What you need to know:
- Uchumi’s unclaimed customer loyalty points currently held are worth Sh239 million, according to the retail chain.
Struggling supermarket chain Uchumi has embarked on shedding top managers to cut down costs.
The retailer confirmed “releasing” 16 managers last week in a programme meant to cost it Sh10 million.
Uchumi Chief Executive Officer Julius Kipng’etich said the move did not target any specific branch and was carried out on voluntary basis.
“The exit of 16 branch managers is pursuant to a voluntary early retirement exercise. This exercise, which we are carrying out across all our 20 branches, will be done at a cost of Sh10 million,” Mr Kipng’etich said last week.
There were reports from the retail chain’s quarters that managers were being forced to retire, with the Capital Centre branch on Mombasa road being heavily affected. The exercise was started in June but went on quietly until Friday, when some staff raised the red flag on the exits.
The chief executive also defended the move to freeze the redemption of loyalty points by customers since May.
The move — which was seen by customers as the retail’s sign of sinking, coming at time creditors had threatened to liquidate Uchumi — was widely criticised on the social media.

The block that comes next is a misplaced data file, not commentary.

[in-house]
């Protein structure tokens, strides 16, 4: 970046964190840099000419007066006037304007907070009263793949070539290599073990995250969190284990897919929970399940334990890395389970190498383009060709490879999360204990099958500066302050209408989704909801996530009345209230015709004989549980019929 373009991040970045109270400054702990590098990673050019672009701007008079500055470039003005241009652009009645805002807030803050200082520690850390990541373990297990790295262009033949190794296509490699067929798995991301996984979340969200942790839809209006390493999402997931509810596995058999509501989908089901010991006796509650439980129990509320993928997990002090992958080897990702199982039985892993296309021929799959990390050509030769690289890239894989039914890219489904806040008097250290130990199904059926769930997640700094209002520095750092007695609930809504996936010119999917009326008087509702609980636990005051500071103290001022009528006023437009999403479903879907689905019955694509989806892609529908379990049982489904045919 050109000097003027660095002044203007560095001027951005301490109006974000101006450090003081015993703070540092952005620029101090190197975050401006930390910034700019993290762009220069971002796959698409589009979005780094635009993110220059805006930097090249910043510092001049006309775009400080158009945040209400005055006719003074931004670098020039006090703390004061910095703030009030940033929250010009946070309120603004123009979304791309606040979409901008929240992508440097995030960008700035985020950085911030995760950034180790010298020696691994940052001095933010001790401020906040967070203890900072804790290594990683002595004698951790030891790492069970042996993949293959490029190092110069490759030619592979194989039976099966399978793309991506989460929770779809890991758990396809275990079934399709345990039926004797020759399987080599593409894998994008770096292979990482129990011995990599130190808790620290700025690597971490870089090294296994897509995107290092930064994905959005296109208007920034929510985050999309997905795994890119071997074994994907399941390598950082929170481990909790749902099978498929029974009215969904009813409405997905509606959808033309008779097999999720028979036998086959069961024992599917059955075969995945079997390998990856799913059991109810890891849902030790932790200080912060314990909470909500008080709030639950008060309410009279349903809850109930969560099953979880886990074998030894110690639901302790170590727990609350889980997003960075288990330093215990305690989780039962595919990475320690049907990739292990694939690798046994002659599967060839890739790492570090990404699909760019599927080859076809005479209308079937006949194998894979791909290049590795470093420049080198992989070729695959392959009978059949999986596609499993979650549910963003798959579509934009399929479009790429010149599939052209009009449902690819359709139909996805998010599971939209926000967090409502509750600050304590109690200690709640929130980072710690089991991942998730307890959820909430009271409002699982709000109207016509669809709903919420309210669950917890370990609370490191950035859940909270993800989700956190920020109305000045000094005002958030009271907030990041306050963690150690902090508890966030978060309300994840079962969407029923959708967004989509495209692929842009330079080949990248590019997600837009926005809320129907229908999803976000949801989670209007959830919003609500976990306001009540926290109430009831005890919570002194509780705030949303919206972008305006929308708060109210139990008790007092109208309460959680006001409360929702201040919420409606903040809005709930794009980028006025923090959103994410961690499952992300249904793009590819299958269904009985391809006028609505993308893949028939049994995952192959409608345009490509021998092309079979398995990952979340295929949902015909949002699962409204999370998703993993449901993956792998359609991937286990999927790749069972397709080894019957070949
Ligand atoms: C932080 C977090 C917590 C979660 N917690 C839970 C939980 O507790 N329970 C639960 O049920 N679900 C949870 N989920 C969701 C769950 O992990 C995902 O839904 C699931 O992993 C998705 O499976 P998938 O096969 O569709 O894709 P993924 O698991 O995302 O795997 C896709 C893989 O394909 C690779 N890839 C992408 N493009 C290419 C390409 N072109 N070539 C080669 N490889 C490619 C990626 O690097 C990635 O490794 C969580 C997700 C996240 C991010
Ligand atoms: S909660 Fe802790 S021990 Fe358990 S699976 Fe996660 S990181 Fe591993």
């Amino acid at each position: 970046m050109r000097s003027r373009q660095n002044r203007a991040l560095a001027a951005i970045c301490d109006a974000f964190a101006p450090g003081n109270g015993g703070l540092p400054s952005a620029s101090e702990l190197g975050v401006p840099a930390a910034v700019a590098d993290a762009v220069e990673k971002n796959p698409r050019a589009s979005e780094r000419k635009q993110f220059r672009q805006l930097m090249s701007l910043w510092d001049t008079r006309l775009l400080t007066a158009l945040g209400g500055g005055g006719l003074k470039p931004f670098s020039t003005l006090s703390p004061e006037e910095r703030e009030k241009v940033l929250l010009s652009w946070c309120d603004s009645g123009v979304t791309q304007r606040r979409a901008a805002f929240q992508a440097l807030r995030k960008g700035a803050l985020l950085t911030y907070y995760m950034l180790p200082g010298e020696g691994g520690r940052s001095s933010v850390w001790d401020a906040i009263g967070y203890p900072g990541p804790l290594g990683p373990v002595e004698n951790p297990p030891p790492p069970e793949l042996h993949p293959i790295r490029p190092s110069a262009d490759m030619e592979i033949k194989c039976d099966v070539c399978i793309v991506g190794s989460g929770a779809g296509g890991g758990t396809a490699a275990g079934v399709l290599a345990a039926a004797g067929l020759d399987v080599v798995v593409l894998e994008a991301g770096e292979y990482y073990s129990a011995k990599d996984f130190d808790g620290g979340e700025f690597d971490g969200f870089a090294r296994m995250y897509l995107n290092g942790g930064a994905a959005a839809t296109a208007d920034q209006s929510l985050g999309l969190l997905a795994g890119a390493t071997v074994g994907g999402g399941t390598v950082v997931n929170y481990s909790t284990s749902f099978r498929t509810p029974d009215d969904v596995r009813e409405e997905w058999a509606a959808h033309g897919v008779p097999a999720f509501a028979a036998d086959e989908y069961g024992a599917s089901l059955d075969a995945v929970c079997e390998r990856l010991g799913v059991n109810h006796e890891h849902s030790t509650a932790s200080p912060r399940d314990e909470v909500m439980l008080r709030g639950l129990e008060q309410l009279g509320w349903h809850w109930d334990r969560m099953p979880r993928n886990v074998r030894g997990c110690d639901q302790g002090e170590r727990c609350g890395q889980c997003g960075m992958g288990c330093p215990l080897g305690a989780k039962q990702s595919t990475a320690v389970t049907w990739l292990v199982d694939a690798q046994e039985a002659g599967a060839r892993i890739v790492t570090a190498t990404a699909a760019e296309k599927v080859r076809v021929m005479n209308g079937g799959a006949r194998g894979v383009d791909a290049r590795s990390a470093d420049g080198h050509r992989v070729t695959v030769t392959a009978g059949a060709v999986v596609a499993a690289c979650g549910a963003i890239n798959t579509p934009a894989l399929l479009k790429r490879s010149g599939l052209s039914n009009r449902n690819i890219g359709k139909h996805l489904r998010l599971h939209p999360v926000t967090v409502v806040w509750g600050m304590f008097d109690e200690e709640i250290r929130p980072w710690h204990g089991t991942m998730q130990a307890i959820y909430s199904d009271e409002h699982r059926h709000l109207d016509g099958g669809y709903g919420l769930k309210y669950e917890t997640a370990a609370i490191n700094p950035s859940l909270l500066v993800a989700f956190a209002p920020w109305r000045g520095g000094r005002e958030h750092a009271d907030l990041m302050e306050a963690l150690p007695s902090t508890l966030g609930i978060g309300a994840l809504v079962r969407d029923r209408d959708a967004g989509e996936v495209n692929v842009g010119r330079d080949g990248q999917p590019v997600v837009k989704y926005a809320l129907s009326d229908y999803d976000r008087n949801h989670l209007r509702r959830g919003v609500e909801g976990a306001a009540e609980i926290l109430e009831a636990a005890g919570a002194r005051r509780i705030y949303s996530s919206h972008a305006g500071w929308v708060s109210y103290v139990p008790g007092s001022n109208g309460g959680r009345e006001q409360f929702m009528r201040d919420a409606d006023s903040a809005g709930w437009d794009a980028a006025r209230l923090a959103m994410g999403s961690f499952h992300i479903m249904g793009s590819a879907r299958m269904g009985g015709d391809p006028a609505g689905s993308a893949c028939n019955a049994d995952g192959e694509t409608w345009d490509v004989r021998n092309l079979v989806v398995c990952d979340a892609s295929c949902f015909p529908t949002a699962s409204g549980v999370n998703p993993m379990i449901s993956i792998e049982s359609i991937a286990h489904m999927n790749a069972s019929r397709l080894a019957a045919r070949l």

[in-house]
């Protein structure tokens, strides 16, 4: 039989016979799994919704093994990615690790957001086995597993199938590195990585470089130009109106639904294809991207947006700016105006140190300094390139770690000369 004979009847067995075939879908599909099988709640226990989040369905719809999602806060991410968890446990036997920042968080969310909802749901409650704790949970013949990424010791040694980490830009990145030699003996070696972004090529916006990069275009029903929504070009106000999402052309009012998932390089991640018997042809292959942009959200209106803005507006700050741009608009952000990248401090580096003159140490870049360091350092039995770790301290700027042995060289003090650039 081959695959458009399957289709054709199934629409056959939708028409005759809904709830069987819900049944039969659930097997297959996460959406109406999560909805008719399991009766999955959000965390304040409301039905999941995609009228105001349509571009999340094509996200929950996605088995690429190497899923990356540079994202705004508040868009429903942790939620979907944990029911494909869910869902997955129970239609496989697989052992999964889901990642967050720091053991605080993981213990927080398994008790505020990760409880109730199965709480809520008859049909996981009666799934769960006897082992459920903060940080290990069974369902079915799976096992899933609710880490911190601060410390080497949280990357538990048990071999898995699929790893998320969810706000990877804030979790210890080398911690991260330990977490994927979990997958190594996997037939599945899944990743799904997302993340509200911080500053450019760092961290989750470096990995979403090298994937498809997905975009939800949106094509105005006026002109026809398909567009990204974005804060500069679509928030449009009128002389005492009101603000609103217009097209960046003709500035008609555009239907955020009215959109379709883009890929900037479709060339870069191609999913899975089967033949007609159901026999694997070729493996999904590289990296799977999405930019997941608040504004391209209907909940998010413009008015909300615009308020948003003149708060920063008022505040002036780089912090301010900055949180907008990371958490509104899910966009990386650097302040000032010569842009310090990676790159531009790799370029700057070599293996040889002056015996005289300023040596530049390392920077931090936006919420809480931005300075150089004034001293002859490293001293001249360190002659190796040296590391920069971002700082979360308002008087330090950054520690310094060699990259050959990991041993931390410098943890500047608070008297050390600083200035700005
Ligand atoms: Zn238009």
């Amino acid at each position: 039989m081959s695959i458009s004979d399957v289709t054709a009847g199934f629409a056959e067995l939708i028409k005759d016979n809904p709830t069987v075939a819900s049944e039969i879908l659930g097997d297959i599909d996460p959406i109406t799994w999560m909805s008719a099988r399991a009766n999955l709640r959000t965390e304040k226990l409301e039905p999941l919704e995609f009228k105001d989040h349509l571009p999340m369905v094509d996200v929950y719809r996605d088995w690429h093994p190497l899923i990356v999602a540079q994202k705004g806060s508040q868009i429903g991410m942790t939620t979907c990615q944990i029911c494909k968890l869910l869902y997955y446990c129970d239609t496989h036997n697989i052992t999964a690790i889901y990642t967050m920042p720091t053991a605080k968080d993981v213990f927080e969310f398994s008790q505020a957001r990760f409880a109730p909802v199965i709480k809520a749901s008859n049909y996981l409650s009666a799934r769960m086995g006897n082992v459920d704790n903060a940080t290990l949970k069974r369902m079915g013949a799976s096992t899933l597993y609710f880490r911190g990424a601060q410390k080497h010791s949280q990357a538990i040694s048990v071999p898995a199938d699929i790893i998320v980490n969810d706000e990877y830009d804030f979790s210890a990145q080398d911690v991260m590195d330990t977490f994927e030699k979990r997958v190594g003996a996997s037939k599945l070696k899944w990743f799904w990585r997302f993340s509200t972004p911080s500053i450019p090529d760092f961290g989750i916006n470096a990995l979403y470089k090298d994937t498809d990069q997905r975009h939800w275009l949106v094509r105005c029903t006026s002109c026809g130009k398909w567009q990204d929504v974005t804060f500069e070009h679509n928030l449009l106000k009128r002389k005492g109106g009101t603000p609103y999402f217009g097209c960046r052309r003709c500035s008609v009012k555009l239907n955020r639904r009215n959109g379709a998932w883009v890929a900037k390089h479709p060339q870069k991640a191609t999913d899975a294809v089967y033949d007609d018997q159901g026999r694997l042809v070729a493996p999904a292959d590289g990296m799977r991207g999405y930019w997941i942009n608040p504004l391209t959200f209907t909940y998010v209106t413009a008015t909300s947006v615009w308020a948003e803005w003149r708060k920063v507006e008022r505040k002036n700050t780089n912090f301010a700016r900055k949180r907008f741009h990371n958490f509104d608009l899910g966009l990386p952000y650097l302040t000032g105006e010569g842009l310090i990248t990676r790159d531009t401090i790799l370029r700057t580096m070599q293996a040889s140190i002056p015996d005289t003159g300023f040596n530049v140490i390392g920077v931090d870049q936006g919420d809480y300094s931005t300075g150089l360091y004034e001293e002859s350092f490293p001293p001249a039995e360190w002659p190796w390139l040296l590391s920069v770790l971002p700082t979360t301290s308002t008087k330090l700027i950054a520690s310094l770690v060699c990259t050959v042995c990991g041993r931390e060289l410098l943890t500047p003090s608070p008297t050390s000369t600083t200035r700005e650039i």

The loyalty points are “rewarded” to customers on the basis of their purchase value, and are later “redeemed” mostly as payment for shopping or other gifts in kind.
“We suspended the redemption of the U-card points temporarily in May 2016; however, customers can still earn and accumulate loyalty points. Redemption is expected to resume by the end of the year,” Mr Kipngetich said in an e-mail response.
Cost of wooing customers
Uchumi’s unclaimed customer loyalty points currently held are worth Sh239 million, according to the retail chain. The points were just Sh26.1 million in the period to June 2014 compared to Sh12.3 million a year earlier, signalling the rapid growth and the increasing cost of wooing customers in the wake of competition in the retail sector.
The reward plan was launched in 2006 and allows customers to redeem a minimum number of 100 points in exchange of shopping voucher(s) equivalent to the redemption amount.
In June, Uchumi filed an appeal against a court decision that allowed its winding up case to proceed to full hearing.
The retailer, which wanted to be granted bankruptcy protection, had been caught flat-footed after High Court judge Farah Amin ruled that the winding up case should proceed.
The move disrupted the temporary lull by the suppliers, who wanted the retailer wound up, with about 100 of them agreeing to resume stocking its shelves with goods under an arrangement that gives them control over how they get paid.